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  1. #21
    holmburgers's Avatar
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    And use TrueVue UltraVue glass. 2.0mm thick and blocks 98% of reflections with a coated surface. Nothing I hate more than seeing my reflection in the GG...

  2. #22
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    Quote Originally Posted by steven_e007 View Post

    None of them give nearly as good results as using some fine powdered grit and using a glass block as a grinding blank.
    I'm curious -- why does the block have to be glass?

  3. #23

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    I think it is believed that a glass block will be perfectly flat, leadingto a more consistent ground flass surface.

  4. #24
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    Quote Originally Posted by BobD View Post
    I'm curious -- why does the block have to be glass?
    Because the grits grind both surfaces, if the material's softer it'll get ground in preference to the glass if harder the ground particles from it will interfere with the grits ands it can scratch the glass being ground.

    When grinding plastics glass tends to cause scratches very easily, so you grind with something similar.

    Ian

  5. #25

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    Quote Originally Posted by Ian Grant View Post
    Because the grits grind both surfaces, if the material's softer it'll get ground in preference to the glass if harder the ground particles from it will interfere with the grits ands it can scratch the glass being ground.

    When grinding plastics glass tends to cause scratches very easily, so you grind with something similar.

    Ian
    No. If the material is softer, the abrasive will embed in it, forming a lap, grinding the harder material. It doesn't have to be a block of glass, a block of steel will work as well. One advantage of using a block of hard material is the fact that the abrasive will not embed, making it easier to attain a random pattern.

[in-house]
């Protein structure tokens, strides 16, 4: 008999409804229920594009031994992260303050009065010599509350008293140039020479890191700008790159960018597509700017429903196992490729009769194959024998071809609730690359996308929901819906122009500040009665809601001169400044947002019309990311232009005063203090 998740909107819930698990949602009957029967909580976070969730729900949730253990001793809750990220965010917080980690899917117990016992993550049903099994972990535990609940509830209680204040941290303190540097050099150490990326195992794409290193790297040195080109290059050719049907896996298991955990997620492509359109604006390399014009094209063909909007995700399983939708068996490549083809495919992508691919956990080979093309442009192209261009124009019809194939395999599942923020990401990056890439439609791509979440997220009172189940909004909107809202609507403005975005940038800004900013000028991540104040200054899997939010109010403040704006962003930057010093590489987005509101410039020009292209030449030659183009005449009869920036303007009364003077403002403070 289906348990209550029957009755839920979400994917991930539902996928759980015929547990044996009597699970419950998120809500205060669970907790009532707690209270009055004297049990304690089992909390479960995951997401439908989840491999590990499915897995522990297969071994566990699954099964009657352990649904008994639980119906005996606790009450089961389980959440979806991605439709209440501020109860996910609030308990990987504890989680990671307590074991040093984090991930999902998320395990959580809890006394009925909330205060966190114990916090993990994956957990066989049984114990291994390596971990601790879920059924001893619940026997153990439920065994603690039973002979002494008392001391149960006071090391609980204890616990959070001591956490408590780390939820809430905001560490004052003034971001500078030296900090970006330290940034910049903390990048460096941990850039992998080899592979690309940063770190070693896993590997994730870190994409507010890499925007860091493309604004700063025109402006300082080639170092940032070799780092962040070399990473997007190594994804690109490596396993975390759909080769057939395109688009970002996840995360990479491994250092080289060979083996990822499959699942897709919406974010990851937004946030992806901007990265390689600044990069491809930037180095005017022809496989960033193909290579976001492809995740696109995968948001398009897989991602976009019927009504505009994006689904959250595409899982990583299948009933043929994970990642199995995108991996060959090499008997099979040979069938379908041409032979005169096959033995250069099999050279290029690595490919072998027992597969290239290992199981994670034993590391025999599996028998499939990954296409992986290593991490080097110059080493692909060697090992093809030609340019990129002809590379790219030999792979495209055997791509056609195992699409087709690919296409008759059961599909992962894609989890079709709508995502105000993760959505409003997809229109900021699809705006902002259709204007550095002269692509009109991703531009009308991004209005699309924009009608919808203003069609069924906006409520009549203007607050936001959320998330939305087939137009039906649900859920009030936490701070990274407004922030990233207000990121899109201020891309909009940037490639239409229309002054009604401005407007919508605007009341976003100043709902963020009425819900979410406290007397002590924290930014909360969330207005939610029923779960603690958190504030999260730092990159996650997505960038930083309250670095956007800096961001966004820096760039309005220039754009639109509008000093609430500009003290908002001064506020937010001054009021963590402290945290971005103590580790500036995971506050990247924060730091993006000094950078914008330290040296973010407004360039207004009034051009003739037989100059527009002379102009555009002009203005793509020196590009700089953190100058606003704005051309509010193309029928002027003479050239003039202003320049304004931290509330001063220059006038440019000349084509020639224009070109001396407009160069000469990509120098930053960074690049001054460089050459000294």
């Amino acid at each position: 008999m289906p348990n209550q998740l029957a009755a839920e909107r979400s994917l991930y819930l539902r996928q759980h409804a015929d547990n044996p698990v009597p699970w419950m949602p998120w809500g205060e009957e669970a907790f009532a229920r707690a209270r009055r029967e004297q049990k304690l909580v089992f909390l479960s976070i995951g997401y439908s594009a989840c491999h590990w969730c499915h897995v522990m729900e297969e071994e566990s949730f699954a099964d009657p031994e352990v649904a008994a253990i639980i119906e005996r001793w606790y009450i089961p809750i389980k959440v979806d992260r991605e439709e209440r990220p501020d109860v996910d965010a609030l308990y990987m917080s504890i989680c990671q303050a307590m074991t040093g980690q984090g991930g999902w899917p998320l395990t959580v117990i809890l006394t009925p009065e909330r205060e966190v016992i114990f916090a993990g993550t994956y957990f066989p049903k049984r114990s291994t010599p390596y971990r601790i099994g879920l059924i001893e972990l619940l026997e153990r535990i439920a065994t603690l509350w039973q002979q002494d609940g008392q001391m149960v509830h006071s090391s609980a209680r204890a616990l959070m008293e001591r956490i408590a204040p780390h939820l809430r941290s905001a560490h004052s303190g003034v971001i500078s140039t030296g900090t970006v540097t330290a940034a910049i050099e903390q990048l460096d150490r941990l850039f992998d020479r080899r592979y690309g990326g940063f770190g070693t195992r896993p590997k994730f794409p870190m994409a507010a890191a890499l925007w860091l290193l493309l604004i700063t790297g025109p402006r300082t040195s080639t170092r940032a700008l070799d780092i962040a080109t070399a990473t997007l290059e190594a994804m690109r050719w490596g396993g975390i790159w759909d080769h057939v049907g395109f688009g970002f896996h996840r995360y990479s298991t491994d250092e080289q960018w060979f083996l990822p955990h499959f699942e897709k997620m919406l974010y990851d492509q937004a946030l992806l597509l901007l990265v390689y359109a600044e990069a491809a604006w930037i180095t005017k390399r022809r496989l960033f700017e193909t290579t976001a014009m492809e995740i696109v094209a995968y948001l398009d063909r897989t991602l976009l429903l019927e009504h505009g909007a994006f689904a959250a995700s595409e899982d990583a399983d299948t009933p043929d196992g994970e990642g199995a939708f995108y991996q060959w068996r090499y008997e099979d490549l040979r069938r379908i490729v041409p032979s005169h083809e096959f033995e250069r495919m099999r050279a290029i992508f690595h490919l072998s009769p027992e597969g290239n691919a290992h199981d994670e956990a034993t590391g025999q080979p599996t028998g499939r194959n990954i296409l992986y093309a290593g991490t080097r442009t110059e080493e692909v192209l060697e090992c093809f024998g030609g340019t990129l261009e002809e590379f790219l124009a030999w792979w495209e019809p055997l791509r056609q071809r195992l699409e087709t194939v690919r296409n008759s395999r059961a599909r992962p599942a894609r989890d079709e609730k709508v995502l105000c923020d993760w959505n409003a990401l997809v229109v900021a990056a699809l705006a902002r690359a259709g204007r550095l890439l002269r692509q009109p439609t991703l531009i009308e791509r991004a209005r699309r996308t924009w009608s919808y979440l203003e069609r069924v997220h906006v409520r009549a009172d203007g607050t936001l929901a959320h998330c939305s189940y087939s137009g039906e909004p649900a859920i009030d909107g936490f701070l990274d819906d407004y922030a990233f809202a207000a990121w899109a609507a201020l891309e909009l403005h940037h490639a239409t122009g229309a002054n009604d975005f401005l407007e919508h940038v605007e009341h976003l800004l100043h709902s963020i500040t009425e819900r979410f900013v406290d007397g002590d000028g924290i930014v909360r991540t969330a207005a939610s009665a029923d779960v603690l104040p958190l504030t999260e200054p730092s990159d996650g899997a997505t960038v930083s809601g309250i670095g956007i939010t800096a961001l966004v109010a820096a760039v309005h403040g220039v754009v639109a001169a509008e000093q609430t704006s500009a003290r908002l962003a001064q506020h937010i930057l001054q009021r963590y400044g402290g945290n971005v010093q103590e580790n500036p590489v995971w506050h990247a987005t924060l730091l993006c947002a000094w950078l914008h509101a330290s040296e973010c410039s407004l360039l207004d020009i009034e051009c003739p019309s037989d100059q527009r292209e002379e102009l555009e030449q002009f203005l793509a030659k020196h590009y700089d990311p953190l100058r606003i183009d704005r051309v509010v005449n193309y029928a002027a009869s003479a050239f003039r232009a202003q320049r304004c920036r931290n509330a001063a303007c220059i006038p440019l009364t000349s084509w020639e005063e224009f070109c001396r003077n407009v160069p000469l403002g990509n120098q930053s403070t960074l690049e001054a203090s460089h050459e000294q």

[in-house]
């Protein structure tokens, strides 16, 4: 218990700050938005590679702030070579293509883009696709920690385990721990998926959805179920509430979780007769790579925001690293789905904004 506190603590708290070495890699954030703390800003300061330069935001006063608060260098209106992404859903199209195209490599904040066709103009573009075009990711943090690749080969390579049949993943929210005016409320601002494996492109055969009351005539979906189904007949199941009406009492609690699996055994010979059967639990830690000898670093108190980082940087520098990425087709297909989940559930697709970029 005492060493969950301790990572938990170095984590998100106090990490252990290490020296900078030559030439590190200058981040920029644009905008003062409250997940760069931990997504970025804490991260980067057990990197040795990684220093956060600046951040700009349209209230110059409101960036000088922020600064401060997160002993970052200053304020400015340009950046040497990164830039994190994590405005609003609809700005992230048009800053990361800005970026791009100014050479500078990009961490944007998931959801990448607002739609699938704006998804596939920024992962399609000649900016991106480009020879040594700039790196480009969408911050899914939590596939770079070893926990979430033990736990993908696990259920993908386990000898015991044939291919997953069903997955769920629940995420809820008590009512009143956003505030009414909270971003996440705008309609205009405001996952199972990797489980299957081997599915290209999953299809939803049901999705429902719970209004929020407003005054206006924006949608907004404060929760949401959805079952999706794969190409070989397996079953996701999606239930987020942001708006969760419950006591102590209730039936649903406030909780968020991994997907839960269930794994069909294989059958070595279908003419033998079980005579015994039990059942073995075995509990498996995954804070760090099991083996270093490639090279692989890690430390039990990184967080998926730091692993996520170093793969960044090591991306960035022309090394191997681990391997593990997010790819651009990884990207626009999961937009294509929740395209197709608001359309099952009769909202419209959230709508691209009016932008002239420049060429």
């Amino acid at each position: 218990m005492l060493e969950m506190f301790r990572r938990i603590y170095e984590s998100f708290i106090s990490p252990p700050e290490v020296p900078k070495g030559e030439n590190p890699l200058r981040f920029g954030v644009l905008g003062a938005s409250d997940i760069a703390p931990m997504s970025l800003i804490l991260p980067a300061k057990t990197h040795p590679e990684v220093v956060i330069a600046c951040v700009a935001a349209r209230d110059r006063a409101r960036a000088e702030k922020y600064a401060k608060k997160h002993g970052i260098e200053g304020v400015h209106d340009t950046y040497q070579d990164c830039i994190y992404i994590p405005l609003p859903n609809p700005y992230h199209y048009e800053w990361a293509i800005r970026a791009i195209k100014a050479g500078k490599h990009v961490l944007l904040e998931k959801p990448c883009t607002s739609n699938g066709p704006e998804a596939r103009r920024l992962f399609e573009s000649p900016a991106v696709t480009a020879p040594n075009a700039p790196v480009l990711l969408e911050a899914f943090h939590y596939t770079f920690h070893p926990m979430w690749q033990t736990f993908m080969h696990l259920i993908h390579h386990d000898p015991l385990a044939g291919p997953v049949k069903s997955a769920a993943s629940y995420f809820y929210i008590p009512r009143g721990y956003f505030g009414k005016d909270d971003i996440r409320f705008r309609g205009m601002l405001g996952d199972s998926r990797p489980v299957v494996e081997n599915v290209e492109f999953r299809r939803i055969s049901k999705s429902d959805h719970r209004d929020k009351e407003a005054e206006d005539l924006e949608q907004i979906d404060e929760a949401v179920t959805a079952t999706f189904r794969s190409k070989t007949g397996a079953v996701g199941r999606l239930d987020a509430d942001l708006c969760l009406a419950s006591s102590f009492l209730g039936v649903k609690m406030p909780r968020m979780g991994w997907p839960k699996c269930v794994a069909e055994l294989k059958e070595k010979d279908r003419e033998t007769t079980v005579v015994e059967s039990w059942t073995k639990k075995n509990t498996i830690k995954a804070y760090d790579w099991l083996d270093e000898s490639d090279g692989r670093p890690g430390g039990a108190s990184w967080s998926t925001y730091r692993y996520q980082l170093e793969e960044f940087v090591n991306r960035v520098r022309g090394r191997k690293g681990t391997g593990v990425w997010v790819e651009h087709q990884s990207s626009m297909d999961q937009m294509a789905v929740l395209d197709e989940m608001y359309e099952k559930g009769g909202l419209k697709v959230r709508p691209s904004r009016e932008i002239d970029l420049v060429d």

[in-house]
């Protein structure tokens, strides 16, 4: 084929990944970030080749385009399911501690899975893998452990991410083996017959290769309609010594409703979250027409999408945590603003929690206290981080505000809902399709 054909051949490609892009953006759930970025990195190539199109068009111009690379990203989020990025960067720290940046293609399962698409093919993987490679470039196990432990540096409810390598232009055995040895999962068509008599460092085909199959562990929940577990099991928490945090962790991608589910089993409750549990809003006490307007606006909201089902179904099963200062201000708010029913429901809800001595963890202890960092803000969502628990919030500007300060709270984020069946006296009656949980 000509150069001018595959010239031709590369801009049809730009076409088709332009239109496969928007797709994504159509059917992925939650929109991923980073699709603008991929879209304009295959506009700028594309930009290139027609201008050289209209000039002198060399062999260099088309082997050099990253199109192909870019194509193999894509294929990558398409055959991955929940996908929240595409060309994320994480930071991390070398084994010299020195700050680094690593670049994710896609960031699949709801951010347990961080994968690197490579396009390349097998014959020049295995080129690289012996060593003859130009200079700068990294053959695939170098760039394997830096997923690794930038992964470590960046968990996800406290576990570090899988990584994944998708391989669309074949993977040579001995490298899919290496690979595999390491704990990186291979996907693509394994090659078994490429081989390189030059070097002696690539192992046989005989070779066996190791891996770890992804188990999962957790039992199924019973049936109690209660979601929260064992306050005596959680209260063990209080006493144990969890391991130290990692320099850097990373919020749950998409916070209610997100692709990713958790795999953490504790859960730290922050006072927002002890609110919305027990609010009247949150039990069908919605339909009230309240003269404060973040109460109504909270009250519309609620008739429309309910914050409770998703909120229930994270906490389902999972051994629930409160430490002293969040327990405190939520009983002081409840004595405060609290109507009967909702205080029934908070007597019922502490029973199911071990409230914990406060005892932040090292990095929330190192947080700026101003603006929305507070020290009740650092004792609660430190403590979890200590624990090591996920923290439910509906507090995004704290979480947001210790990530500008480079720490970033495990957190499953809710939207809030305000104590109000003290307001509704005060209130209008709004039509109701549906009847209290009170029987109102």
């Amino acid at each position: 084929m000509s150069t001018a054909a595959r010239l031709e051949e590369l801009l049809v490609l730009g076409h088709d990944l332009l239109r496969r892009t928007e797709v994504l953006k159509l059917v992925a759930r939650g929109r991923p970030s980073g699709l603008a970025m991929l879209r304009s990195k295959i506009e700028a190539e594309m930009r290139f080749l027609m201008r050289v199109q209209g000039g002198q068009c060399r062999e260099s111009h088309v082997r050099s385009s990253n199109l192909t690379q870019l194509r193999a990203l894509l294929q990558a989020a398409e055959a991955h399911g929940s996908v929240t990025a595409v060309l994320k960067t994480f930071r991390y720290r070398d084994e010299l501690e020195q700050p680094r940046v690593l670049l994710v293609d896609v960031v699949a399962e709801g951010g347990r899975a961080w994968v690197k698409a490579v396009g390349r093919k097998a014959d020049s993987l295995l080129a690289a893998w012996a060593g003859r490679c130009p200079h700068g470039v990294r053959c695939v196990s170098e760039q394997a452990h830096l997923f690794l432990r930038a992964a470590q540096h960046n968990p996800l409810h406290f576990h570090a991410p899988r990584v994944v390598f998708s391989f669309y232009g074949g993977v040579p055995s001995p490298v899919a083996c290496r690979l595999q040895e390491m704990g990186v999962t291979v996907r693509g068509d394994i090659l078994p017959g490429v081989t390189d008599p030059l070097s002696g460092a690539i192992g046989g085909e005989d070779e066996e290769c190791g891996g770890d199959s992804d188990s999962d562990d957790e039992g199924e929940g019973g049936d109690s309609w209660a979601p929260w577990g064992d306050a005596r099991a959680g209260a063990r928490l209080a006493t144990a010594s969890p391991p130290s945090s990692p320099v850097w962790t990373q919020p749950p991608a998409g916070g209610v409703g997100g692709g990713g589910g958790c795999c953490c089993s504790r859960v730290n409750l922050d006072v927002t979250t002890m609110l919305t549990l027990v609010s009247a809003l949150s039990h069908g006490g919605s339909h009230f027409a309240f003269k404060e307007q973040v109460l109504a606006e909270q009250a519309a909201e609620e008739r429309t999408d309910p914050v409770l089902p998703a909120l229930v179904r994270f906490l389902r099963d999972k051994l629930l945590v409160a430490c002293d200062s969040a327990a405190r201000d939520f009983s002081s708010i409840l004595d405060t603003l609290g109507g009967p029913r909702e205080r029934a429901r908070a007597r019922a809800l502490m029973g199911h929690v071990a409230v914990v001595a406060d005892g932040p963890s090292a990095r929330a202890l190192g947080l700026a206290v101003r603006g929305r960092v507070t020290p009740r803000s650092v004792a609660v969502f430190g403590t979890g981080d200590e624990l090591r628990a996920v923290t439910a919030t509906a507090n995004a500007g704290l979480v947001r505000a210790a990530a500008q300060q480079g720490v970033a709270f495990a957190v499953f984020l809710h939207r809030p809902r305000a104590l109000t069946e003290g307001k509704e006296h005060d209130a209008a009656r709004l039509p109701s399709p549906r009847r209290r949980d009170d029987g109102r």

6. #26
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    Quote Originally Posted by E. von Hoegh View Post
    No. If the material is softer, the abrasive will embed in it, forming a lap, grinding the harder material. It doesn't have to be a block of glass, a block of steel will work as well. One advantage of using a block of hard material is the fact that the abrasive will not embed, making it easier to attain a random pattern.
    Sorry you're the one who's wrong, if you use a plastic block to grind glass or vice versa ithe grit doesn't embed in the softer plastic. Of course that changes if the material is very soft.

    Ian

  7. #27

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    I will take Ian's advice on this.

    When grinding lithography stone to a certain coarse level, we always apply the grits in between two blocks of stone and move the top stone in some sort of "random" pattern. This is hand-down experience of past few hundred years for lithographic printmaking, I am not sure what is the theory behind.

  8. #28

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    An interesting alternative to ground glass...

    ... from none other than Sir David Brewster, 1853:

    Lay a piece of clean glass flat and level on a surface.

    Pour just enough skim/1% milk on the surface of the glass to cover it completely.

    Let it dry!

    (spray it with matte fixative afterwards to prevent "deterioration" of your focusing surface!).

    – from Primitive Photography by Alan Greene, Focal Press, 2002 ISBN 0-240-80461-9

  9. #29
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    brilliant, honestly... what a clever idea.

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